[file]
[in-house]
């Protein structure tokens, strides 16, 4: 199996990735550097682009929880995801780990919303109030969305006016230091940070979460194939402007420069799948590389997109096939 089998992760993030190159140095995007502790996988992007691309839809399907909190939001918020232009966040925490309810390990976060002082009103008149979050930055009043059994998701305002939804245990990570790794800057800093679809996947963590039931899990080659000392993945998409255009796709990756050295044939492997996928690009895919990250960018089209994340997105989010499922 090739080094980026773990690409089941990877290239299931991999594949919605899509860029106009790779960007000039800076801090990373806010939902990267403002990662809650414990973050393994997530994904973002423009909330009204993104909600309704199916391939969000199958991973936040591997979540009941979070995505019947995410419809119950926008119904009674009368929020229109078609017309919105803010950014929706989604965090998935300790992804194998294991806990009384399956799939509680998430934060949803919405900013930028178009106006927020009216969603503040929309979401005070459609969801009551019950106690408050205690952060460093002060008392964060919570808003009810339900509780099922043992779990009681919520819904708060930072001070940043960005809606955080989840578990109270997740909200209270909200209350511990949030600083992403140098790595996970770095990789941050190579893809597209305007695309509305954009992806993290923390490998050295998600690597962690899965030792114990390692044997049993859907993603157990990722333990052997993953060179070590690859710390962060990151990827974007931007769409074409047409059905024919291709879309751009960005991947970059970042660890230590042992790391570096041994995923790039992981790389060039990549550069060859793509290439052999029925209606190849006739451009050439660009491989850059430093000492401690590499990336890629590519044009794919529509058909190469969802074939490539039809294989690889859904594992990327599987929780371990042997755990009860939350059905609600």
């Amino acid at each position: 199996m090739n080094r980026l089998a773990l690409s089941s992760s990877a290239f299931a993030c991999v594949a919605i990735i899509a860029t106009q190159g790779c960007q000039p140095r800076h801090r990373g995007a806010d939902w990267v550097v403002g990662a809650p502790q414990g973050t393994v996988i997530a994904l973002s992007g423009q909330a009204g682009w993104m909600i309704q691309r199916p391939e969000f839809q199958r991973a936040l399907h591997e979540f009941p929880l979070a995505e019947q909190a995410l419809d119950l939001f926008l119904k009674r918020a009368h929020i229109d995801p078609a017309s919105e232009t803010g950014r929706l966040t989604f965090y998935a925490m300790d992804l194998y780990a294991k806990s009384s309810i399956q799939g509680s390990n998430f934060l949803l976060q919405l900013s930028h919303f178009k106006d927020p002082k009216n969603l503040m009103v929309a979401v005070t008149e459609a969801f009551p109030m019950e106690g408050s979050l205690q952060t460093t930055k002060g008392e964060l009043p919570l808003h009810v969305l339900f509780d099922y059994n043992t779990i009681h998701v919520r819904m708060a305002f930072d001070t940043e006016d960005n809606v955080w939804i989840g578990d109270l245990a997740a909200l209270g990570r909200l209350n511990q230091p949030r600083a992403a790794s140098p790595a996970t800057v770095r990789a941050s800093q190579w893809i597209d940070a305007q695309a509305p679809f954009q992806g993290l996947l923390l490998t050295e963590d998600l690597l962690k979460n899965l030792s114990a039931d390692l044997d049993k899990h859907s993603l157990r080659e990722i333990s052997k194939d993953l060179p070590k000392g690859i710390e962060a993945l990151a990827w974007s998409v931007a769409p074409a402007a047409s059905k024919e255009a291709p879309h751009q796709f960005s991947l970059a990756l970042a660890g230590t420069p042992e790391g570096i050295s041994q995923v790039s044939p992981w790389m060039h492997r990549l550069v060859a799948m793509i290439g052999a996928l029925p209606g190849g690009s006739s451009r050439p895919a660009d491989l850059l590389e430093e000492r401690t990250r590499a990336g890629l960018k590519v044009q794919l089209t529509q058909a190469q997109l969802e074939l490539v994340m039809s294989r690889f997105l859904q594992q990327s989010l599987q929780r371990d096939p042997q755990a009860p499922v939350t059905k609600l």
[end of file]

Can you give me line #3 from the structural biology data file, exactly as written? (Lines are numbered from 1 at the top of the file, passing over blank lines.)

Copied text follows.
């Amino acid at each position: 199996m090739n080094r980026l089998a773990l690409s089941s992760s990877a290239f299931a993030c991999v594949a919605i990735i899509a860029t106009q190159g790779c960007q000039p140095r800076h801090r990373g995007a806010d939902w990267v550097v403002g990662a809650p502790q414990g973050t393994v996988i997530a994904l973002s992007g423009q909330a009204g682009w993104m909600i309704q691309r199916p391939e969000f839809q199958r991973a936040l399907h591997e979540f009941p929880l979070a995505e019947q909190a995410l419809d119950l939001f926008l119904k009674r918020a009368h929020i229109d995801p078609a017309s919105e232009t803010g950014r929706l966040t989604f965090y998935a925490m300790d992804l194998y780990a294991k806990s009384s309810i399956q799939g509680s390990n998430f934060l949803l976060q919405l900013s930028h919303f178009k106006d927020p002082k009216n969603l503040m009103v929309a979401v005070t008149e459609a969801f009551p109030m019950e106690g408050s979050l205690q952060t460093t930055k002060g008392e964060l009043p919570l808003h009810v969305l339900f509780d099922y059994n043992t779990i009681h998701v919520r819904m708060a305002f930072d001070t940043e006016d960005n809606v955080w939804i989840g578990d109270l245990a997740a909200l209270g990570r909200l209350n511990q230091p949030r600083a992403a790794s140098p790595a996970t800057v770095r990789a941050s800093q190579w893809i597209d940070a305007q695309a509305p679809f954009q992806g993290l996947l923390l490998t050295e963590d998600l690597l962690k979460n899965l030792s114990a039931d390692l044997d049993k899990h859907s993603l157990r080659e990722i333990s052997k194939d993953l060179p070590k000392g690859i710390e962060a993945l990151a990827w974007s998409v931007a769409p074409a402007a047409s059905k024919e255009a291709p879309h751009q796709f960005s991947l970059a990756l970042a660890g230590t420069p042992e790391g570096i050295s041994q995923v790039s044939p992981w790389m060039h492997r990549l550069v060859a799948m793509i290439g052999a996928l029925p209606g190849g690009s006739s451009r050439p895919a660009d491989l850059l590389e430093e000492r401690t990250r590499a990336g890629l960018k590519v044009q794919l089209t529509q058909a190469q997109l969802e074939l490539v994340m039809s294989r690889f997105l859904q594992q990327s989010l599987q929780r371990d096939p042997q755990a009860p499922v939350t059905k609600l």